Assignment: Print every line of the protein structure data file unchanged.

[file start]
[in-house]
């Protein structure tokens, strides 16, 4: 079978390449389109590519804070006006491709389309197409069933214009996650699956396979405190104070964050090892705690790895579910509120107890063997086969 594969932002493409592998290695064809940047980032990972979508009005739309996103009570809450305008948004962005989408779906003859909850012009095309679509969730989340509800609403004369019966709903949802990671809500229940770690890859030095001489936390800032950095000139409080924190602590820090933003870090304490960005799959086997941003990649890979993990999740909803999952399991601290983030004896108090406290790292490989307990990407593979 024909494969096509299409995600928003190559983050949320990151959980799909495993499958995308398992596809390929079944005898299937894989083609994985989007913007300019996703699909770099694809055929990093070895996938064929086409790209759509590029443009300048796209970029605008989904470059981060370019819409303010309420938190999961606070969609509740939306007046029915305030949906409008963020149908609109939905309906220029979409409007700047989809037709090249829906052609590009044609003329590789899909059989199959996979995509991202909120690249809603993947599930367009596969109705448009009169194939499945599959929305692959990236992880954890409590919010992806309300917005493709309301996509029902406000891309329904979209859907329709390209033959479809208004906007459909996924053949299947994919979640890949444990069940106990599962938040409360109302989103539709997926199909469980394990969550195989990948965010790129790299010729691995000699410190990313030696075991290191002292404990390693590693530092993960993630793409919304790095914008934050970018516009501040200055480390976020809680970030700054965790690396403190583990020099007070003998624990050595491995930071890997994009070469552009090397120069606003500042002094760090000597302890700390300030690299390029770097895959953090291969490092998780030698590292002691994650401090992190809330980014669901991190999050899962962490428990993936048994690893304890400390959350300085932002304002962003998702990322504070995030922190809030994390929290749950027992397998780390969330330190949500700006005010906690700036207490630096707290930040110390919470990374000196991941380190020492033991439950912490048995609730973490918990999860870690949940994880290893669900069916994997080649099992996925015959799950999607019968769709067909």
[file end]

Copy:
[in-house]
């Protein structure tokens, strides 16, 4: 079978390449389109590519804070006006491709389309197409069933214009996650699956396979405190104070964050090892705690790895579910509120107890063997086969 594969932002493409592998290695064809940047980032990972979508009005739309996103009570809450305008948004962005989408779906003859909850012009095309679509969730989340509800609403004369019966709903949802990671809500229940770690890859030095001489936390800032950095000139409080924190602590820090933003870090304490960005799959086997941003990649890979993990999740909803999952399991601290983030004896108090406290790292490989307990990407593979 024909494969096509299409995600928003190559983050949320990151959980799909495993499958995308398992596809390929079944005898299937894989083609994985989007913007300019996703699909770099694809055929990093070895996938064929086409790209759509590029443009300048796209970029605008989904470059981060370019819409303010309420938190999961606070969609509740939306007046029915305030949906409008963020149908609109939905309906220029979409409007700047989809037709090249829906052609590009044609003329590789899909059989199959996979995509991202909120690249809603993947599930367009596969109705448009009169194939499945599959929305692959990236992880954890409590919010992806309300917005493709309301996509029902406000891309329904979209859907329709390209033959479809208004906007459909996924053949299947994919979640890949444990069940106990599962938040409360109302989103539709997926199909469980394990969550195989990948965010790129790299010729691995000699410190990313030696075991290191002292404990390693590693530092993960993630793409919304790095914008934050970018516009501040200055480390976020809680970030700054965790690396403190583990020099007070003998624990050595491995930071890997994009070469552009090397120069606003500042002094760090000597302890700390300030690299390029770097895959953090291969490092998780030698590292002691994650401090992190809330980014669901991190999050899962962490428990993936048994690893304890400390959350300085932002304002962003998702990322504070995030922190809030994390929290749950027992397998780390969330330190949500700006005010906690700036207490630096707290930040110390919470990374000196991941380190020492033991439950912490048995609730973490918990999860870690949940994880290893669900069916994997080649099992996925015959799950999607019968769709067909």